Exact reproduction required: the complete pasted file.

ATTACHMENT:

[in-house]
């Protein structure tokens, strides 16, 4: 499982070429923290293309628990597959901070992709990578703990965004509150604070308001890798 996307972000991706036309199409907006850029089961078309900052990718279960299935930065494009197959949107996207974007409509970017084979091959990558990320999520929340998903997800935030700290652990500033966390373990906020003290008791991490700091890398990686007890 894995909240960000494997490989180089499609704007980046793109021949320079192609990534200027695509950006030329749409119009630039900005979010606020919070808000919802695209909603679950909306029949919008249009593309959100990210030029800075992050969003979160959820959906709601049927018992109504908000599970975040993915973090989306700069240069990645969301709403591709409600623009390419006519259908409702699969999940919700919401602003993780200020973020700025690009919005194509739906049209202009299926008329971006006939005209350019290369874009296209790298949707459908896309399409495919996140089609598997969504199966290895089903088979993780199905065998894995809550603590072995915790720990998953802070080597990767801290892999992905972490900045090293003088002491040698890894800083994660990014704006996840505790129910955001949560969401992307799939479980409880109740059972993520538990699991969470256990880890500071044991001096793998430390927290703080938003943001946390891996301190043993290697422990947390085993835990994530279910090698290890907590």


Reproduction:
[in-house]
């Protein structure tokens, strides 16, 4: 499982070429923290293309628990597959901070992709990578703990965004509150604070308001890798 996307972000991706036309199409907006850029089961078309900052990718279960299935930065494009197959949107996207974007409509970017084979091959990558990320999520929340998903997800935030700290652990500033966390373990906020003290008791991490700091890398990686007890 894995909240960000494997490989180089499609704007980046793109021949320079192609990534200027695509950006030329749409119009630039900005979010606020919070808000919802695209909603679950909306029949919008249009593309959100990210030029800075992050969003979160959820959906709601049927018992109504908000599970975040993915973090989306700069240069990645969301709403591709409600623009390419006519259908409702699969999940919700919401602003993780200020973020700025690009919005194509739906049209202009299926008329971006006939005209350019290369874009296209790298949707459908896309399409495919996140089609598997969504199966290895089903088979993780199905065998894995809550603590072995915790720990998953802070080597990767801290892999992905972490900045090293003088002491040698890894800083994660990014704006996840505790129910955001949560969401992307799939479980409880109740059972993520538990699991969470256990880890500071044991001096793998430390927290703080938003943001946390891996301190043993290697422990947390085993835990994530279910090698290890907590």